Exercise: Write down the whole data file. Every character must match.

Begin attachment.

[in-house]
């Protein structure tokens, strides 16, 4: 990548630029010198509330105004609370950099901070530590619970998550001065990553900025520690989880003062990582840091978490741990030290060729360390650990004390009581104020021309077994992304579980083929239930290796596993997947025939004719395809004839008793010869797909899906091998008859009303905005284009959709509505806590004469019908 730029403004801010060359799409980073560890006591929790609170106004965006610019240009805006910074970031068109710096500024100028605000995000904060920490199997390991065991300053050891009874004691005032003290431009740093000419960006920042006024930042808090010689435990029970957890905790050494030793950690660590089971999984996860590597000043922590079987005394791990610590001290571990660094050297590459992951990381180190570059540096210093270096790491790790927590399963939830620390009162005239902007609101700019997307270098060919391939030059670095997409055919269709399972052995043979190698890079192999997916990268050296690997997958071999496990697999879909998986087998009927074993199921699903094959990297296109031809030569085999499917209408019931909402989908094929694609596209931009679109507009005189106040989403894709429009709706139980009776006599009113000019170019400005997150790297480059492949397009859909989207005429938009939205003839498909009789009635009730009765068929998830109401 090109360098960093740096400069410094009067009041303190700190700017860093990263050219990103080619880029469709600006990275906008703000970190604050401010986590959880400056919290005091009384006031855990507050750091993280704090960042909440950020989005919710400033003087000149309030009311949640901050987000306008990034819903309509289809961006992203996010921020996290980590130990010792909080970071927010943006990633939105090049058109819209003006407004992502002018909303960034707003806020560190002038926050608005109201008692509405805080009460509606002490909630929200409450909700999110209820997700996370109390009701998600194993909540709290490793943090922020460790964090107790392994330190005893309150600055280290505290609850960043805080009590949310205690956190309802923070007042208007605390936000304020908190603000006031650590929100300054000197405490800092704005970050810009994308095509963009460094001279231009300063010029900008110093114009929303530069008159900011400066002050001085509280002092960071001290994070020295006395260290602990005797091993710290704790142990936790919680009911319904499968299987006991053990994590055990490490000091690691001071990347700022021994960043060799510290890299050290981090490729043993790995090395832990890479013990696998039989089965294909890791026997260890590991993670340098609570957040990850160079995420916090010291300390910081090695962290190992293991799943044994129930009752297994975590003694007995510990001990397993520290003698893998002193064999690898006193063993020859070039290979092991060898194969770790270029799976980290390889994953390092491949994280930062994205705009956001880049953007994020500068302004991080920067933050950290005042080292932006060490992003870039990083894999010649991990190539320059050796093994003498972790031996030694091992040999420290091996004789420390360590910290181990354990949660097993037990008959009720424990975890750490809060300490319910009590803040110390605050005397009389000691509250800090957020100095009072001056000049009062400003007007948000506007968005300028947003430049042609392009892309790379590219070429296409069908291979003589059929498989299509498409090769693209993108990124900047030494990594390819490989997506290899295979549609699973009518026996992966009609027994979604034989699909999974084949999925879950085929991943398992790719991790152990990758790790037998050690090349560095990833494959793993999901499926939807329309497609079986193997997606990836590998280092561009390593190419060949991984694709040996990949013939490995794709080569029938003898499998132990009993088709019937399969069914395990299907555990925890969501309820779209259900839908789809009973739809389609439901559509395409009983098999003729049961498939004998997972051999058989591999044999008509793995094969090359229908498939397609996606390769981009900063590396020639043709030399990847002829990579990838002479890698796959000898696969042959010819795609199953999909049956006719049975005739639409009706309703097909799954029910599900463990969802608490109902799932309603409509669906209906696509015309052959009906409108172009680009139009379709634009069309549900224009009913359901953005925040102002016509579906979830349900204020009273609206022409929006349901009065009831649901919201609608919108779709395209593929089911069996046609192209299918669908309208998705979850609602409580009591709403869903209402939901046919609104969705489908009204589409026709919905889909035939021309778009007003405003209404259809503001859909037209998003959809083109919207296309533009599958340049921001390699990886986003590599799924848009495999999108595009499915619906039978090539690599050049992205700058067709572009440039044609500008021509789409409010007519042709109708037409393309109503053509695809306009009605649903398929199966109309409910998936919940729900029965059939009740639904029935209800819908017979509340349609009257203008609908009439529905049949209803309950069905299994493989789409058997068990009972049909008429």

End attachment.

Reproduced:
[in-house]
């Protein structure tokens, strides 16, 4: 990548630029010198509330105004609370950099901070530590619970998550001065990553900025520690989880003062990582840091978490741990030290060729360390650990004390009581104020021309077994992304579980083929239930290796596993997947025939004719395809004839008793010869797909899906091998008859009303905005284009959709509505806590004469019908 730029403004801010060359799409980073560890006591929790609170106004965006610019240009805006910074970031068109710096500024100028605000995000904060920490199997390991065991300053050891009874004691005032003290431009740093000419960006920042006024930042808090010689435990029970957890905790050494030793950690660590089971999984996860590597000043922590079987005394791990610590001290571990660094050297590459992951990381180190570059540096210093270096790491790790927590399963939830620390009162005239902007609101700019997307270098060919391939030059670095997409055919269709399972052995043979190698890079192999997916990268050296690997997958071999496990697999879909998986087998009927074993199921699903094959990297296109031809030569085999499917209408019931909402989908094929694609596209931009679109507009005189106040989403894709429009709706139980009776006599009113000019170019400005997150790297480059492949397009859909989207005429938009939205003839498909009789009635009730009765068929998830109401 090109360098960093740096400069410094009067009041303190700190700017860093990263050219990103080619880029469709600006990275906008703000970190604050401010986590959880400056919290005091009384006031855990507050750091993280704090960042909440950020989005919710400033003087000149309030009311949640901050987000306008990034819903309509289809961006992203996010921020996290980590130990010792909080970071927010943006990633939105090049058109819209003006407004992502002018909303960034707003806020560190002038926050608005109201008692509405805080009460509606002490909630929200409450909700999110209820997700996370109390009701998600194993909540709290490793943090922020460790964090107790392994330190005893309150600055280290505290609850960043805080009590949310205690956190309802923070007042208007605390936000304020908190603000006031650590929100300054000197405490800092704005970050810009994308095509963009460094001279231009300063010029900008110093114009929303530069008159900011400066002050001085509280002092960071001290994070020295006395260290602990005797091993710290704790142990936790919680009911319904499968299987006991053990994590055990490490000091690691001071990347700022021994960043060799510290890299050290981090490729043993790995090395832990890479013990696998039989089965294909890791026997260890590991993670340098609570957040990850160079995420916090010291300390910081090695962290190992293991799943044994129930009752297994975590003694007995510990001990397993520290003698893998002193064999690898006193063993020859070039290979092991060898194969770790270029799976980290390889994953390092491949994280930062994205705009956001880049953007994020500068302004991080920067933050950290005042080292932006060490992003870039990083894999010649991990190539320059050796093994003498972790031996030694091992040999420290091996004789420390360590910290181990354990949660097993037990008959009720424990975890750490809060300490319910009590803040110390605050005397009389000691509250800090957020100095009072001056000049009062400003007007948000506007968005300028947003430049042609392009892309790379590219070429296409069908291979003589059929498989299509498409090769693209993108990124900047030494990594390819490989997506290899295979549609699973009518026996992966009609027994979604034989699909999974084949999925879950085929991943398992790719991790152990990758790790037998050690090349560095990833494959793993999901499926939807329309497609079986193997997606990836590998280092561009390593190419060949991984694709040996990949013939490995794709080569029938003898499998132990009993088709019937399969069914395990299907555990925890969501309820779209259900839908789809009973739809389609439901559509395409009983098999003729049961498939004998997972051999058989591999044999008509793995094969090359229908498939397609996606390769981009900063590396020639043709030399990847002829990579990838002479890698796959000898696969042959010819795609199953999909049956006719049975005739639409009706309703097909799954029910599900463990969802608490109902799932309603409509669906209906696509015309052959009906409108172009680009139009379709634009069309549900224009009913359901953005925040102002016509579906979830349900204020009273609206022409929006349901009065009831649901919201609608919108779709395209593929089911069996046609192209299918669908309208998705979850609602409580009591709403869903209402939901046919609104969705489908009204589409026709919905889909035939021309778009007003405003209404259809503001859909037209998003959809083109919207296309533009599958340049921001390699990886986003590599799924848009495999999108595009499915619906039978090539690599050049992205700058067709572009440039044609500008021509789409409010007519042709109708037409393309109503053509695809306009009605649903398929199966109309409910998936919940729900029965059939009740639904029935209800819908017979509340349609009257203008609908009439529905049949209803309950069905299994493989789409058997068990009972049909008429």